To Build or Buy?

To Build or Buy?

Have you ever struggled with this age-old I.T. question: whether to build a custom, in-house software application or to buy one ready-made or ‘off the shelf’? 

Well, you are not alone.  The original blog series was motivated by my conversations with both current and prospective customers and it really struck me – we are facing this issue more and more often as we increasingly rely on technology to enhance productivity and to work smarter overall.

As we are driven ‘to do more with less’, our new productivity tools need to be effective.  We also need to have done our due diligence investigating all the options during the planning phase, otherwise, we may end up duplicating our work effort down the road, having spent valuable time and resources on a solution that is simply not viable – and no one can afford that.

So here are some questions to provide food for thought about custom, in-house application development:

  1. Are you willing to be the project champion and potentially the project manager? If not, who will be and are you in agreement on the purpose and business functionality of the application?
  2. If you’re the champion/manager, are you very clear about and have documented the absolute must-haves of your application? Have you consulted all key stakeholders/end users and do they agree?
  3. Do you have access to I.T./development staff and management approval to utilize their resources? How many people will be needed, for how long and at what cost?
  4. Do developers understand the look, functionality, and workflow of what you’re asking for?
  5. Do developers have the capability to hit the ground running on your project, that is, the coding ability, the computer software, hardware and infrastructure required?
  6. Can developers give you an estimate of the time it will take to build your application? Do you and stakeholders agree with it? If not, what will have to give? – the amount of time needed to deliver, the quality or the cost of the application?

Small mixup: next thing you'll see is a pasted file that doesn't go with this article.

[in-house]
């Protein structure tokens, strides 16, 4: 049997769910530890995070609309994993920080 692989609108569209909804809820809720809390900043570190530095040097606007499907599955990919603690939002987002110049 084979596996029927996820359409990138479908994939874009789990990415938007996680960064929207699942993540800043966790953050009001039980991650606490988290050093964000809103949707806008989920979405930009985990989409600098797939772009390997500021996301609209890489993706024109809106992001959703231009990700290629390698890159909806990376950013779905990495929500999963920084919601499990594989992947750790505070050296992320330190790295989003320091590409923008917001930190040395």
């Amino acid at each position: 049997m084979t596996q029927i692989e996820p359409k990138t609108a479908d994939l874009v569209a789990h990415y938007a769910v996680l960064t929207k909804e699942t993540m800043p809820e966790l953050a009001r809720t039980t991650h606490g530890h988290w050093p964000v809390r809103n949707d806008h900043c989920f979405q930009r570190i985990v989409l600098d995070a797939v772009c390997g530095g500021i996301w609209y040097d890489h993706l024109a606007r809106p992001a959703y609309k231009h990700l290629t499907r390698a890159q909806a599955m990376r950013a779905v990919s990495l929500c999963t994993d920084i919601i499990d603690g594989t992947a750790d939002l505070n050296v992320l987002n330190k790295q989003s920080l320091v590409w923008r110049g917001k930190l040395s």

7. Assume your project runs over time as the majority of projects do. What is the absolute latest delivery date?  What is your contingency plan if the latest delivery date is not met?  Do stakeholders and management agree?
  8. Have you documented with stakeholders and management the conditions under which the project will be abandoned if it is no longer seen as viable?
  9. How much will it cost your department or I.T. to maintain the system, make necessary upgrades when software is updated or when you require new enhancements? What is the expected turnaround time on these?  Are these conditions acceptable?
  10. Will support for end users and training be available on an ongoing basis? If not, what will happen as a result?


The more unsure you are of the information above, the more predictive it could be of a project at risk of failure, of running over budget, over time or not meeting important requirements.  From the Standish Group, 68% of all I.T. projects fall under these categories.1


Still in the very early stages of research?  Here is a single question you may wish to consider:  What is the driving force behind the development of the application? 

  • If time to deliver isn’t a concern but revenue generation and a competitive edge are, then you may want to consider in-house application development.2
  • If training, support, and future maintenance, as well as time to deliver, are important AND the off the shelf application has most of the features you need, then that solution may be the better choice…3

We and our readers would love to hear what you’ve decided to do and what was most compelling in your decision to Build or Buy.  Good luck!

1 The Standish Group Newsroom, Chaos Report 2009.  Boston Massachusetts, April 23, 2009.

2 Polly S. Traylor, InfoWorld, November, 2009.

3 Craig Borysowich,, Nov 11, 2006.

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